Investors were hoping for some strong US economic statistics and they got them. Headline inflation jumped from 1.7% to 2.6%, a three-year high, and retail sales increased by a monthly 9.8%, right at the top of analysts’ predictions. In the old normal, numbers like that would have sent the dollar skywards, in anticipation of tighter monetary policy from the Federal Reserve. In the new normal, the dollar actually lost ground. It put in the poorest weekly performance, losing an average of 0.7% and giving up a third of a cent to sterling.

The reason for the dollar’s decline was yet another calming statement from the Federal Reserve Chairman. He insisted that the spike in inflation would be “transitory”, the result of price falls 12 months earlier. Separately, Jerome Powell said in an interview that when the time comes to tighten monetary policy, the first move will not be to raise interest rates, it will be to taper the bond purchase programme. “That would in all likelihood be before - well before - the time we consider raising interest rates.” Investors took it as reassurance that incredibly low US interest rates will continue through 2023.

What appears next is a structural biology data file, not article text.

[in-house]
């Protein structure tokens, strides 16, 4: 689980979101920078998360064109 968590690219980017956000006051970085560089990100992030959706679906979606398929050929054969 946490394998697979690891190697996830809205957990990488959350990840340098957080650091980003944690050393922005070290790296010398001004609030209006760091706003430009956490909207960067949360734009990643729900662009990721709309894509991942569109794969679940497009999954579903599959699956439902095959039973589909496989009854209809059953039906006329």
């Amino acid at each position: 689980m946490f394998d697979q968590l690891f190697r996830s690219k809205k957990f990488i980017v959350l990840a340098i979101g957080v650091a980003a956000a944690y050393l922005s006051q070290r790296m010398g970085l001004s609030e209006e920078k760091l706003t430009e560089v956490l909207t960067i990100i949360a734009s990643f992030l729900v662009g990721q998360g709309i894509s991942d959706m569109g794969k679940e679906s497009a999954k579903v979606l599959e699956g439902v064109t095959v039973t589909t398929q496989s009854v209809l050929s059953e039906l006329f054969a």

Had it not been for Canada’s close economic involvement with the United States the Loonie might have had a better week, especially in view of the US Federal Reserve’s apparently unwavering commitment to near-zero interest rates. As it was, the Canadian dollar was held back by the USD and lost an average of 0.4%. It was unchanged against sterling and the Swiss franc.

Last Friday’s Canadian Labour Force Survey for March was surprisingly strong. The economy added 303k jobs, three times the expected number, and unemployment fell from 8.2% to 7.5%, its lowest level since the pandemic made itself felt. At 65.2% the participation rate was almost back to its pre-Covid level. Annual wage growth slowed to 2%, having been as high as 10.5% last May. The decline is a result of lower-paid staff returning to work. ADP’s National Employment Report underlined the recovery in employment. It showed an increase of 634,800 jobs in March. February’s 1.6% fall in manufacturing sales was largely the result of buyers filling their boots in January when sales rose 3.4%.